Is This A Generation Mumu Don Do or Generation Mumu Never Do?

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Did you read my story yesterday about Alhassan? If not, visit my blog or social media handle. I appreciate all the responses and encouragements. But one response stood out yesterday; it was by a woman who asked me why I didn’t help Alhassan.
Well, to make it clear I didn’t just help Alhassan alone, because he’s not the only one having issues with tuition fees. Besides, Alhassan is in a better state because he makes over NGN80,000 monthly during holidays. I am on a project to pay tuition for 150 children. Batch A have all received their cheques. Batch B will receive in October and Batch C, in December and Batch D in January. Visitwww.stephenakintayo.com/bursaryto apply.
However, what she asked is what this generation has been asking; “What did you do to help?” instead of “WHAT CAN I DO TO HELP?” I started giving out tuition fees (as a student in the university) when I haven’t paid my own tuition fees. No wonder I am going up by the day. God knows if He blesses me with money; many families will feed off it.
I remember how my friends and I washed cars; sold popcorn as students to raise funds to help orphans. Over 2,500 orphans from 25 Orphanages have been impactedin 9 years. From the days when NGN3000 donation was all I could offer till now.
Anyone who is asking, “What is the Government doing to help?” or “What has that rich man done to help?” is in the generation of Mumu Never Do.
We can’t afford to be waiting for others to help the most vulnerable in our society. We have to do the best we can. No one has asked since we started; “Can I pay tuition for one or two children?” Rather, what we get is people thinking; “Only the rich is to help.” And you still wonder why the rich keep getting richer. God will only give money to distributors.And the only way to prove you are one is to start giving. Give NGN500 out of your NGN5000 to help someone that can’t help you back.
Africans have not developed the culture of giving those who can’t give them back. That’s why we are suffering! Hurricane Harvey saw even the poor from all over America, sending donations to shelters. But in Nigeria, everyone is waiting for someone else to solve the problem of Nigeria. How many so-called poor people took out of the little they have and send to Benue State? The flooding in Lekki, Lagos State (and other parts) attracted mockery; instead of sympathy of those who lost their valuables.
This is a Mumu mindset.
If you don’t change this country, who will?
Do what you can and leave the rest. Generation Mumu Never Do is the talking and entitlement generation. You keep passing the buck and that’s what got us here. The Local Government Area Chairman blames the State Governor; the State Governor blames the Presidency; and the Presidency blames the elites. No one is taking responsibility for Nigeria. I tell people; “Start something to make life better for your neighbor.” Stop talking and start acting. A talking generation is the generation whose mumu never do.
Even if all you have is $1, you can visitwww.stephenakintayo.com/bursaryand donate. It’s a shame that the GoFundMe account we are using to raise $15,000 to match my own $15,000 hasn’t reflected a dollar. Yet some people feel they should be asking me if I helped Alhassan; instead of asking me, “How can I too help these children from poor homes you work with to go to school?”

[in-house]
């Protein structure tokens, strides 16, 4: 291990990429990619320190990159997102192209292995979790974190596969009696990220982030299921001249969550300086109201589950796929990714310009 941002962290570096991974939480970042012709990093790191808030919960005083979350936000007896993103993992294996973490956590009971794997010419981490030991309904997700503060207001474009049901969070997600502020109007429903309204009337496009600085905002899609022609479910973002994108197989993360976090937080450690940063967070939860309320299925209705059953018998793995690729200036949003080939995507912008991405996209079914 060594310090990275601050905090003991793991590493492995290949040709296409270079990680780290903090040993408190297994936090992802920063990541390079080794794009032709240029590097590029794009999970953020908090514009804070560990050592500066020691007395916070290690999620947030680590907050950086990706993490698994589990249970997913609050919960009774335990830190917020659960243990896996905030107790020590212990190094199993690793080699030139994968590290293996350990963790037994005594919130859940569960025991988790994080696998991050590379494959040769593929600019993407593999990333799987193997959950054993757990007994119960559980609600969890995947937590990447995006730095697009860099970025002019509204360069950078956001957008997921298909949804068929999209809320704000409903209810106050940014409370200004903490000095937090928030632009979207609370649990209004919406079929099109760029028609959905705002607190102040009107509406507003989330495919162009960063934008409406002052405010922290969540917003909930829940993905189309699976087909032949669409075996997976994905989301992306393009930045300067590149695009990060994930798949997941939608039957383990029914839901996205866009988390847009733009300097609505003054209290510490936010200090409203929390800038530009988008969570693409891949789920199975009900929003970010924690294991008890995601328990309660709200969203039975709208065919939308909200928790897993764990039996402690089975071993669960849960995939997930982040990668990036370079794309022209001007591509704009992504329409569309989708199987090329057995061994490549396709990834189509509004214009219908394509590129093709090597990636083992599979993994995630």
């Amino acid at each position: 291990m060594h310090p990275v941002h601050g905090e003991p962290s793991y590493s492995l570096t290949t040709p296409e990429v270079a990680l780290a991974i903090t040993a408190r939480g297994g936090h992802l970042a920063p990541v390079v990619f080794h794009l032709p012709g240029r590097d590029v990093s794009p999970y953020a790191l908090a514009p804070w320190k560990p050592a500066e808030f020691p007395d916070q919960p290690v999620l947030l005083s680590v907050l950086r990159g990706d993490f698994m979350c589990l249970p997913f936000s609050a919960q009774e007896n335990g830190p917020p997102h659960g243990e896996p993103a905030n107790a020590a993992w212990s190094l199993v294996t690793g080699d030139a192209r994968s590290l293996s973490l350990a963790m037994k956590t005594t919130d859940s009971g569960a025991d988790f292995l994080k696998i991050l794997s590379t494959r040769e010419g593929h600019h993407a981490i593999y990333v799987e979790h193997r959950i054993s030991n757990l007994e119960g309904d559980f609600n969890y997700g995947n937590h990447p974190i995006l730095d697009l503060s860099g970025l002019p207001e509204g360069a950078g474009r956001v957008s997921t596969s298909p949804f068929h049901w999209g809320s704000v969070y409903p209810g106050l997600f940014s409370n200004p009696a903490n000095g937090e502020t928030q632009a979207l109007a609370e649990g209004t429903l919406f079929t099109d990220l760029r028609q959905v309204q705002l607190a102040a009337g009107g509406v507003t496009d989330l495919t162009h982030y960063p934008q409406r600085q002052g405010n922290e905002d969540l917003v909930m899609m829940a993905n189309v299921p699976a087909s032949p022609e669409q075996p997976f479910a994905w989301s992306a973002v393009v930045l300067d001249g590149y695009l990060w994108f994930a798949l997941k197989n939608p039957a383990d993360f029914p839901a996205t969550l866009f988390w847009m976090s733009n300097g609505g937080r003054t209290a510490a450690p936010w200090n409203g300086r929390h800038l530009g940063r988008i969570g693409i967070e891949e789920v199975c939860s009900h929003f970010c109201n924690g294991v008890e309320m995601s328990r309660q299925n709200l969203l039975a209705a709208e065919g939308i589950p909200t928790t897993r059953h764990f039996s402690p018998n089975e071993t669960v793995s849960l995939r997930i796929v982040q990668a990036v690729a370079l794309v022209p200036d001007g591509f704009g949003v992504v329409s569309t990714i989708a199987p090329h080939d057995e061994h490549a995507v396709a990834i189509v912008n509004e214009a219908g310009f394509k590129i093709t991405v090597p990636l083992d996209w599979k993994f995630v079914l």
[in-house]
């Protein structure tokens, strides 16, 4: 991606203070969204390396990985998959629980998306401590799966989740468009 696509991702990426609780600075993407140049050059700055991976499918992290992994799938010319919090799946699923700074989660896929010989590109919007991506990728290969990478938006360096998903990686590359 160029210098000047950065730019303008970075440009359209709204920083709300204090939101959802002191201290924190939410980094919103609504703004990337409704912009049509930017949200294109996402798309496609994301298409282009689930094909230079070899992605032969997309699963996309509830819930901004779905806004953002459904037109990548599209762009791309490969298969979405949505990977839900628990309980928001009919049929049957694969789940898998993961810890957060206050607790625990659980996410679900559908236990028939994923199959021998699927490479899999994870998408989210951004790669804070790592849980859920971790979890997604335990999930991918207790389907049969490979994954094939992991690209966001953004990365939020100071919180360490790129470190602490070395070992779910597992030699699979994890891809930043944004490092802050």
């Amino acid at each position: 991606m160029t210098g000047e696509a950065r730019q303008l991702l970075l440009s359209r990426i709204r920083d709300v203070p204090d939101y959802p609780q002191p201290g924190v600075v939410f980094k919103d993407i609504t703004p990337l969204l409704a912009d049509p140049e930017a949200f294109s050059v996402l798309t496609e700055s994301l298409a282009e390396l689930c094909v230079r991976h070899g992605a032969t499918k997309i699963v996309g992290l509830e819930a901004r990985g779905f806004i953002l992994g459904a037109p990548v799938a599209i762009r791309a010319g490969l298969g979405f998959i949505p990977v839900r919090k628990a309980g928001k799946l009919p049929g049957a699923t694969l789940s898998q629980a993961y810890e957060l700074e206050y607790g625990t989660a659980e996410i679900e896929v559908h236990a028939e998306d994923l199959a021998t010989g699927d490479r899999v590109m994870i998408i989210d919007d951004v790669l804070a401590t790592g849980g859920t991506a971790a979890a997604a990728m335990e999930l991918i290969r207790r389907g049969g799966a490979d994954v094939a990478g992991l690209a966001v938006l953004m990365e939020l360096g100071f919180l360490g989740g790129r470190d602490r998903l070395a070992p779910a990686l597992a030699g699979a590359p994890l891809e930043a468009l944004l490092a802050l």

Let Me Share a Few Signs That Will Show Our Mumu Don Do Attitude;
1. Ordinary Nigerians from average homes mobilizing others to help the poor rather than doing civil activism alone.
2. Ordinary Nigerians marching to the National Assembly to protest that the Nigerian Constitution be changed to allow associations, Religious bodies and private individuals to construct federal, state and local government roads that are bad.
The Nigerian Constitution doesn’t alone private people work on poor roads except with permission (that takes months to acquire). When a government fails the citizens; it is the responsibility of citizens to take back their country from the government and rebuild their land.
3. Ordinary Nigerians owning media houses will begin charity works without such people going to them. BBC once visited Ajegunle (a neighborhood located in the heart of Lagos, Lagos State, Nigeria) and interviewed a friend of mine who grew up in the slums.
Our company contacted a media house in Nigeria to cover our bursary event two Saturdays ago and they asked for 1 million Naira. I exclaimed! With 1 Million, I will pay for another 30 students. Our media houses are the chief anchor of corruption in Nigeria.
4. Poor yet making others rich is what will show Nigeria is ready for change. When an average Nigerian will look beyond his challenges and reach out to others in need.
Africans need to go to informal schools where they will be equiped for their vocation. Go for skills! Stop putting everything on GOD. God gave you a brain so He can rest. Use your brain. He gave you hands and legs, so you can work. Get a job. Stop playing victim. Go to church because you love God and not because you need money, job, or healing from God. Some have turned church (and mosque) to business. Sitting in church 24/7; acting and playing religion when you can do something tangible with your life. And by your results, showing people who God is. The best way to preach the gospel is to have your life’s results prove that Your God answers prayers.
Prayer + Brain Work + Capacity Development = Lasting Success
Any revival without social transformation (in the form of good roads, more jobs, better medical facilities,and industrial revolution) is just a waste of time.
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